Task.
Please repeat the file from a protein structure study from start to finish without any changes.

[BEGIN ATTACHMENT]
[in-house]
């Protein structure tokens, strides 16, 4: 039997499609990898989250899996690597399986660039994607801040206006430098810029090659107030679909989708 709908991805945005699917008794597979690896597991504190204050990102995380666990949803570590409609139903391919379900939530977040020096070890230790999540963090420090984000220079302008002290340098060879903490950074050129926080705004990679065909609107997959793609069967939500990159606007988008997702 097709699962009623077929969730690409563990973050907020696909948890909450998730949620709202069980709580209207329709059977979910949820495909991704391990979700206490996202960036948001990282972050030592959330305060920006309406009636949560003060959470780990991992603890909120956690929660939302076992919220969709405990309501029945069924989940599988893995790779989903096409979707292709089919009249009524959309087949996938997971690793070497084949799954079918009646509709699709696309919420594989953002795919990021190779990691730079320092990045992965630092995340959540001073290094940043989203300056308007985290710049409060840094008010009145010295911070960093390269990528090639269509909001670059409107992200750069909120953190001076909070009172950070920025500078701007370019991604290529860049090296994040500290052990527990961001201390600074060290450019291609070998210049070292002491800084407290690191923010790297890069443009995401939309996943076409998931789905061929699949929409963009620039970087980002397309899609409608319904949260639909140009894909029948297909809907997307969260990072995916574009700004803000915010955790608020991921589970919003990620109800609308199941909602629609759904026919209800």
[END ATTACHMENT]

[in-house]
């Protein structure tokens, strides 16, 4: 039997499609990898989250899996690597399986660039994607801040206006430098810029090659107030679909989708 709908991805945005699917008794597979690896597991504190204050990102995380666990949803570590409609139903391919379900939530977040020096070890230790999540963090420090984000220079302008002290340098060879903490950074050129926080705004990679065909609107997959793609069967939500990159606007988008997702 097709699962009623077929969730690409563990973050907020696909948890909450998730949620709202069980709580209207329709059977979910949820495909991704391990979700206490996202960036948001990282972050030592959330305060920006309406009636949560003060959470780990991992603890909120956690929660939302076992919220969709405990309501029945069924989940599988893995790779989903096409979707292709089919009249009524959309087949996938997971690793070497084949799954079918009646509709699709696309919420594989953002795919990021190779990691730079320092990045992965630092995340959540001073290094940043989203300056308007985290710049409060840094008010009145010295911070960093390269990528090639269509909001670059409107992200750069909120953190001076909070009172950070920025500078701007370019991604290529860049090296994040500290052990527990961001201390600074060290450019291609070998210049070292002491800084407290690191923010790297890069443009995401939309996943076409998931789905061929699949929409963009620039970087980002397309899609409608319904949260639909140009894909029948297909809907997307969260990072995916574009700004803000915010955790608020991921589970919003990620109800609308199941909602629609759904026919209800």